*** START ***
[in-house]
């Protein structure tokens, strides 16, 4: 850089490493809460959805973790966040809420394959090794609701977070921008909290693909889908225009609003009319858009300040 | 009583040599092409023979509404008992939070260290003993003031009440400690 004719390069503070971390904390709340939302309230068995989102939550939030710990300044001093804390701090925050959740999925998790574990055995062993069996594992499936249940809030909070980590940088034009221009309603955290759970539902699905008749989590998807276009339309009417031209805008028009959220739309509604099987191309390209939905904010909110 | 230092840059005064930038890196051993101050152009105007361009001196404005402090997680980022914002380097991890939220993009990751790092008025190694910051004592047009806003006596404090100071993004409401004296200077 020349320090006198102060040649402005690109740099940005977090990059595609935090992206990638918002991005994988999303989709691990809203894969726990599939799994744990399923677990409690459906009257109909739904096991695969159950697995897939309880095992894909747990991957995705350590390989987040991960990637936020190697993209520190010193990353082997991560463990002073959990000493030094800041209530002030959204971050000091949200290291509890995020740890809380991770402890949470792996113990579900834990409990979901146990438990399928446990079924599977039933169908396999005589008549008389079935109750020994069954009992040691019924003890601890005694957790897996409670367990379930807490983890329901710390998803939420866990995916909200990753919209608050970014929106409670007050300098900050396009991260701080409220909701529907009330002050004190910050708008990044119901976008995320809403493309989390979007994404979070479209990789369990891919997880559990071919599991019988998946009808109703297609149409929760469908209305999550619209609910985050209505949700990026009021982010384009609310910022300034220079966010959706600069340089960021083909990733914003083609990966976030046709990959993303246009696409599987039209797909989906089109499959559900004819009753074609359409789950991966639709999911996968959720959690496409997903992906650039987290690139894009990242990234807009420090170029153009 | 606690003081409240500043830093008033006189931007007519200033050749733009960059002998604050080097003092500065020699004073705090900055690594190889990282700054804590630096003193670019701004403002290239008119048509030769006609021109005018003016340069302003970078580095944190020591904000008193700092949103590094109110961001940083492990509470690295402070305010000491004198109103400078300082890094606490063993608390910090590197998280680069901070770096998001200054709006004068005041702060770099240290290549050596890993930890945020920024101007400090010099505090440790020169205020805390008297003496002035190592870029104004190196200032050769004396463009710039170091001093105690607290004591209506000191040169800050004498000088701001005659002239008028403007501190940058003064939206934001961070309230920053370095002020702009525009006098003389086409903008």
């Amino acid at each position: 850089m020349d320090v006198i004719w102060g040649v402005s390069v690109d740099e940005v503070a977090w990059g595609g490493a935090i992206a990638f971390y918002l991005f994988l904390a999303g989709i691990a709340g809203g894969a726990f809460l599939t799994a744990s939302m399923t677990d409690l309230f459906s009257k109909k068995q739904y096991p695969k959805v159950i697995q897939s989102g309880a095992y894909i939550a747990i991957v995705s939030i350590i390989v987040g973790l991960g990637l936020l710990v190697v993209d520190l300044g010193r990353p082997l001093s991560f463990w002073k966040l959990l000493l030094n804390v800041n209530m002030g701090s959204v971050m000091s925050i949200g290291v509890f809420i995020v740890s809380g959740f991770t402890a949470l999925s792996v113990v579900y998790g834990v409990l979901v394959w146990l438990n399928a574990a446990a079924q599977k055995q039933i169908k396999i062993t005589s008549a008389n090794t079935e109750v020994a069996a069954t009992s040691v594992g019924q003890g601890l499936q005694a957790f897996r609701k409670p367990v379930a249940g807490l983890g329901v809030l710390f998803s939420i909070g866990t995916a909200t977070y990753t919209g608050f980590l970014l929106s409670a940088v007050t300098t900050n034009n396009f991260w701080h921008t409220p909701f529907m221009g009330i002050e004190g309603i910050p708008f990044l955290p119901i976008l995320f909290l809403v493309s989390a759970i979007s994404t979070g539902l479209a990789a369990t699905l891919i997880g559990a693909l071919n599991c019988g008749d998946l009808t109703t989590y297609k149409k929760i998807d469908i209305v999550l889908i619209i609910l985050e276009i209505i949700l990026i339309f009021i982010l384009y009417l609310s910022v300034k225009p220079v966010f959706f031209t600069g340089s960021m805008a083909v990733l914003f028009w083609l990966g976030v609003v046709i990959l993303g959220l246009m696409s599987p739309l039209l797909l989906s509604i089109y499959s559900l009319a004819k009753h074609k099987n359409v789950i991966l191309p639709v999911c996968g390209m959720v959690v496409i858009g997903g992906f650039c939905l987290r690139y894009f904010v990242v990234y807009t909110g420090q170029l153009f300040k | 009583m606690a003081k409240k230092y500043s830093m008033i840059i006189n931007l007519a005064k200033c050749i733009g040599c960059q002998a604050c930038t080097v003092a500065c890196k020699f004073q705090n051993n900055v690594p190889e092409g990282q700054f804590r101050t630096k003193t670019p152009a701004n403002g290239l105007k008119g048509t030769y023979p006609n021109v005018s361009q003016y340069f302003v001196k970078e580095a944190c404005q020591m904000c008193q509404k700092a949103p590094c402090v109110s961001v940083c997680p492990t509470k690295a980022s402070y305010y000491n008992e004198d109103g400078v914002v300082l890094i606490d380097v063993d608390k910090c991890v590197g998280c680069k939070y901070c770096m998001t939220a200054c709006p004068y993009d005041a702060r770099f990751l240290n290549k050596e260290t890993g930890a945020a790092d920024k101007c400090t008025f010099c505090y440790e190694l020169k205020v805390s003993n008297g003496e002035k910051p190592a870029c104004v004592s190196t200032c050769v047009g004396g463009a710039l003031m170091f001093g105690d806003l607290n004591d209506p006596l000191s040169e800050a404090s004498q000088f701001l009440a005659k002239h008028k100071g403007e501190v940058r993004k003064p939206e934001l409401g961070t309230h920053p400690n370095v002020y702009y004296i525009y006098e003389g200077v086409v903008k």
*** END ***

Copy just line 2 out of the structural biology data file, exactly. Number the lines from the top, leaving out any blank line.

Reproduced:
């Protein structure tokens, strides 16, 4: 850089490493809460959805973790966040809420394959090794609701977070921008909290693909889908225009609003009319858009300040 | 009583040599092409023979509404008992939070260290003993003031009440400690 004719390069503070971390904390709340939302309230068995989102939550939030710990300044001093804390701090925050959740999925998790574990055995062993069996594992499936249940809030909070980590940088034009221009309603955290759970539902699905008749989590998807276009339309009417031209805008028009959220739309509604099987191309390209939905904010909110 | 230092840059005064930038890196051993101050152009105007361009001196404005402090997680980022914002380097991890939220993009990751790092008025190694910051004592047009806003006596404090100071993004409401004296200077 020349320090006198102060040649402005690109740099940005977090990059595609935090992206990638918002991005994988999303989709691990809203894969726990599939799994744990399923677990409690459906009257109909739904096991695969159950697995897939309880095992894909747990991957995705350590390989987040991960990637936020190697993209520190010193990353082997991560463990002073959990000493030094800041209530002030959204971050000091949200290291509890995020740890809380991770402890949470792996113990579900834990409990979901146990438990399928446990079924599977039933169908396999005589008549008389079935109750020994069954009992040691019924003890601890005694957790897996409670367990379930807490983890329901710390998803939420866990995916909200990753919209608050970014929106409670007050300098900050396009991260701080409220909701529907009330002050004190910050708008990044119901976008995320809403493309989390979007994404979070479209990789369990891919997880559990071919599991019988998946009808109703297609149409929760469908209305999550619209609910985050209505949700990026009021982010384009609310910022300034220079966010959706600069340089960021083909990733914003083609990966976030046709990959993303246009696409599987039209797909989906089109499959559900004819009753074609359409789950991966639709999911996968959720959690496409997903992906650039987290690139894009990242990234807009420090170029153009 | 606690003081409240500043830093008033006189931007007519200033050749733009960059002998604050080097003092500065020699004073705090900055690594190889990282700054804590630096003193670019701004403002290239008119048509030769006609021109005018003016340069302003970078580095944190020591904000008193700092949103590094109110961001940083492990509470690295402070305010000491004198109103400078300082890094606490063993608390910090590197998280680069901070770096998001200054709006004068005041702060770099240290290549050596890993930890945020920024101007400090010099505090440790020169205020805390008297003496002035190592870029104004190196200032050769004396463009710039170091001093105690607290004591209506000191040169800050004498000088701001005659002239008028403007501190940058003064939206934001961070309230920053370095002020702009525009006098003389086409903008």